Comrades and friends
My thanks to the Community of Sant'Egidio for the invitation to participate in the International Meeting for Peace under the theme: "Living Together in a Time of Crisis: Family of Peoples, Family of God."
I wish Prof. Andrea Riccardi a speedy recovery from his indisposition.
I would like to commend the Community of Sant'Egidio for it's consistent work in campaigning for the abolition of the death penalty. We are encouraged by the fact that, thanks to these and many other efforts, the tide of history has turned decisively in favour of abolition.
Seeing that we are being kindly hosted by Spain, we would like, as a host of Spain's victory in the 2010 FIFA Soccer World Cup, to congratulate them on their home field, and thank all who helped us make the first World Cup to be held on African soil the tremendous success that it was. It was indeed an honour to host the Family of Peoples.
This past Saturday before flying here, I visited the Pretoria Art Museum to discuss a project to convert an old building into space for young artists to create and exhibit their work. Afterwards I went to a very special little restaurant in my neighbourhood to share a glass of champagne, or Methode Cap Classique as certain Europeans force us to call our champagne, with a few friends. It happened to be my birthday.
Two of these friends, one, the former head of the Architecture Department at the University of Pretoria, the other, the former Dean of the Faculty of Law at the same university were very excited when I told them that I would be flying to Barcelona later that evening. They started explaining in animated tones the optimal routes to experience the most of Gaudi's brilliant and inspiring architecture.
Almost as an afterthought, the Professor of Architecture asked me what the purpose of my visit to Barcelona was.
I explained and said that I had been asked to speak on the theme, "No Justice without Life." She looked at me, this time with confusion and bewilderment: "I don't understand. What does that mean! It doesn't make sense!"
My immediate reaction was to be dismissive of this architect who had been speaking with such wild passion about Gaudi.
As a young lawyer I had worked for a number of years on the Capital Punishment and Penal Reform Project of Lawyers for Human Rights. My responsibilities included visiting death row at least once a week to assist many of the more than three hundred persons sentenced to death with appeals, reviews and some cases urgent interdicts to halt their executions by hanging from proceeding. In addition to the 300, there were also 400 in the so-called independent homelands.
I was doing this work against a historical background of the death penalty, and the criminal justice system generally, being used as an instrument of racist oppression during Apartheid.
Because of this experience, I understood intuitively what I was meant by No Justice without Life.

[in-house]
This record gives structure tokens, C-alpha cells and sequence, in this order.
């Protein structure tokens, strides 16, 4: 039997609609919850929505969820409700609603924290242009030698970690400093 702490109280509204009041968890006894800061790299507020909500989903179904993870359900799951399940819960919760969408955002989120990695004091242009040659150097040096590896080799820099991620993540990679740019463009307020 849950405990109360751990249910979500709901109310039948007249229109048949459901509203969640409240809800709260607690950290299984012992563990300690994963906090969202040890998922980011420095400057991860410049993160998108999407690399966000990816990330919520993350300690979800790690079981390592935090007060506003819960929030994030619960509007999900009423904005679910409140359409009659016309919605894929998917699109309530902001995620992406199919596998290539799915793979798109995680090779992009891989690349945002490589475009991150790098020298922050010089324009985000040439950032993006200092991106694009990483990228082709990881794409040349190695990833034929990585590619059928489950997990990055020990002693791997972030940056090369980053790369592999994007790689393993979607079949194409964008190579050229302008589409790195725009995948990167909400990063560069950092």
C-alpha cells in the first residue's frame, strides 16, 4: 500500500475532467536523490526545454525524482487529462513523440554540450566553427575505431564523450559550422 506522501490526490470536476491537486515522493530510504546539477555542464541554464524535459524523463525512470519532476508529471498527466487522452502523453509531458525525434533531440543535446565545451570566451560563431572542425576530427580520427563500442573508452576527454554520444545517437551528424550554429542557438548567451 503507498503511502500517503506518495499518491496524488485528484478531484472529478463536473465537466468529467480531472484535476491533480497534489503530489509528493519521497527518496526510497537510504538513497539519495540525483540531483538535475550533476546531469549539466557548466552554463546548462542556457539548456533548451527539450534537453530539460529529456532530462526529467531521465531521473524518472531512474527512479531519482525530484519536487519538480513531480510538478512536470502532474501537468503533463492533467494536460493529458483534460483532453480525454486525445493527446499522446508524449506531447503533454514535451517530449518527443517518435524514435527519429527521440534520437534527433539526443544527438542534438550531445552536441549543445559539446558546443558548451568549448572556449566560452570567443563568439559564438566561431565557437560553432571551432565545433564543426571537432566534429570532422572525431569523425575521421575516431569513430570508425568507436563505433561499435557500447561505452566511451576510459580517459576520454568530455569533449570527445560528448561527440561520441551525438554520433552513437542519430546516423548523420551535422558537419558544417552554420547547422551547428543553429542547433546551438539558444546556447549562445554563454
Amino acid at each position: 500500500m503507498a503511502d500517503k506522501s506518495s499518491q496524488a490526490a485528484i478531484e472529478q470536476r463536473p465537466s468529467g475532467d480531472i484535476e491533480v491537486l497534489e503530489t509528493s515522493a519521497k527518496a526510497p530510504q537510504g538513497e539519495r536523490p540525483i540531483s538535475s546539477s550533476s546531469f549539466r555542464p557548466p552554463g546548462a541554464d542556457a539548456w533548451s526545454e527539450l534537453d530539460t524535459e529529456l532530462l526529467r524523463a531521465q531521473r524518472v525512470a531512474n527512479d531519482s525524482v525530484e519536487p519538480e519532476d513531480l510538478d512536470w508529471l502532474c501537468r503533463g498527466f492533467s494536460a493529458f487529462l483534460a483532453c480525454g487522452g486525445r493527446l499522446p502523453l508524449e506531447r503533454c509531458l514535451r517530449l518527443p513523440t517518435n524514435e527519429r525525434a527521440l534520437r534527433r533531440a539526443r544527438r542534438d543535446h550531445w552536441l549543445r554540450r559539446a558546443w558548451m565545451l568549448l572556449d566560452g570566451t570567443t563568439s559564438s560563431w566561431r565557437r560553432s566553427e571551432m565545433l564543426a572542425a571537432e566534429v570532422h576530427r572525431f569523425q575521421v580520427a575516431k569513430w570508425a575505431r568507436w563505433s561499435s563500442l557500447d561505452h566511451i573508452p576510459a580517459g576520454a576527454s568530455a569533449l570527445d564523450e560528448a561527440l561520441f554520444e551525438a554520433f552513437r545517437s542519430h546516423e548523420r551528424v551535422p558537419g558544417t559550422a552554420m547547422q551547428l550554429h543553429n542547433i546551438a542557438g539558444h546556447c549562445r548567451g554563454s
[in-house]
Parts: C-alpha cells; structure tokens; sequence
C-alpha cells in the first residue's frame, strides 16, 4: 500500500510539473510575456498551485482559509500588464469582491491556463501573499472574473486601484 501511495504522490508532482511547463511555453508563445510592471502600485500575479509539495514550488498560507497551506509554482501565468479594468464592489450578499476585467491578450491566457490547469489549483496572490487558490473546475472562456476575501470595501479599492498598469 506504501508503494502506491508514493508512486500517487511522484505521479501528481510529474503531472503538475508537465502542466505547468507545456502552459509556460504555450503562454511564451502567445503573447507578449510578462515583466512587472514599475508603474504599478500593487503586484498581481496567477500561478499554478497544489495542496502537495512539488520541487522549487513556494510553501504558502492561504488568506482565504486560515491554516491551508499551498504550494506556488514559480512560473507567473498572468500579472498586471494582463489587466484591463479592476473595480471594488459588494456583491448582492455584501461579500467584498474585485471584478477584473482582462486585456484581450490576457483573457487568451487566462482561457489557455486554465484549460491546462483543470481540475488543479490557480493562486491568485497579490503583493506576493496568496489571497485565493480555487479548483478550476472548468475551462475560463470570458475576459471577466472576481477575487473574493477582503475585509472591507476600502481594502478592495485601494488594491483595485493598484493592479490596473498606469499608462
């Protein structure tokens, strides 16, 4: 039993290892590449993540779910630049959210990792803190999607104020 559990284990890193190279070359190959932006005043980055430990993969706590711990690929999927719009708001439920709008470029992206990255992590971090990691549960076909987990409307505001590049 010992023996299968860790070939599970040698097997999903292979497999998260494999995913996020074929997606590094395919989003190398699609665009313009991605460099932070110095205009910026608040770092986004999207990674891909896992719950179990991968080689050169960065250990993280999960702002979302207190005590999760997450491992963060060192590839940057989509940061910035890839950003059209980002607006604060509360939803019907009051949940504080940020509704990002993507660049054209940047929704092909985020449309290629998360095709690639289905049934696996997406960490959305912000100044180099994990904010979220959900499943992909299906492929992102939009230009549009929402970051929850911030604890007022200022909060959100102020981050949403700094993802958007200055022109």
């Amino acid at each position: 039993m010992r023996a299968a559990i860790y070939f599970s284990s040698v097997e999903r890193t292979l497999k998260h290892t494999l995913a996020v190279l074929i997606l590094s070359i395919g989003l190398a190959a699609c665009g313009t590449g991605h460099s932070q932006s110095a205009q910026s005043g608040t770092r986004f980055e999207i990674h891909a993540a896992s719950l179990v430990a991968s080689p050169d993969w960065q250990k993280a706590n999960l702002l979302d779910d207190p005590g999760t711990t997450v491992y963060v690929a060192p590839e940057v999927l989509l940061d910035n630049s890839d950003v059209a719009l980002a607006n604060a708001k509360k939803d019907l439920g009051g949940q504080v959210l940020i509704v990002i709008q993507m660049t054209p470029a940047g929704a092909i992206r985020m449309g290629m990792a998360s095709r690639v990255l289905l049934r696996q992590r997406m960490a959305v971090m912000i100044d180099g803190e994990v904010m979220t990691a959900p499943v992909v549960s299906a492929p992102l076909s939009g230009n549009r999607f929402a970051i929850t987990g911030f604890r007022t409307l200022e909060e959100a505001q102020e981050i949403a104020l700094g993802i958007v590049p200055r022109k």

However, the more I thought about the Professor of Architecture's bewilderment, the more I began to think about the concepts justice and life, the inter-relationship between the two, and also how they might be related to the architecture of Gaudi.
Firstly, justice should not only been seen as abstract concept but one that involves living human beings. In this sense, life is indeed a precondition for justice.
However, in this sense life is, equally, a precondition for injustice, injustice being the result of the actions of human beings, most often acting in groups to defend and/or advance their interests. In this sense, we can also say: "No Injustice without Life."
Maybe the South African contextual theologian, Fr. Albert Nolan helps us when he writes in his book, Hope in an Age of Despair that, "Basically there is only one value in the gospel: the value of love or compassion - justice of the heart. Or you could put it another way and say that the one and only value in the gospel is people. People are more important than money or status or knowledge or power or anything else in the world. God has one great value: people. That is why we speak about love, compassion, justice. These things stress the all-importance of people."
He goes on to argue that, "...we must never forget that, for Jesus, love is a commandment and therefore a matter of justice. God commands us to love our neighbour. That makes it a matter of justice because now my neighbour has the right to beloved. Love is no longer a matter of doing my neighbour a favour out of the generosity of my heart. This kind of condescending and paternalistic love is rejected today by people who say, "Don't give us your 'charity.' Give us our rights." True love, however, is a matter of giving people their rights."
He explains that, "Justice in the Bible (God's justice) is the state of affairs in which things are right or true - that is to say, that they are what they are supposed to be, what God wants them to be. And the activity of doing justice is the activity of putting right whatever is wrong in the world", and that,
"(R)espect for human dignity is the basis of love and justice in social relationships. To love everyone in our society is to treat them all with equal respect. To practice justice is to put right the wrongs of discrimination, prejudice, and privilege and to work for real equality, real brotherhood/sisterhood in the church and society." and that "Inequality permeates not only the structures of our society and our church but also the very structures of our thinking."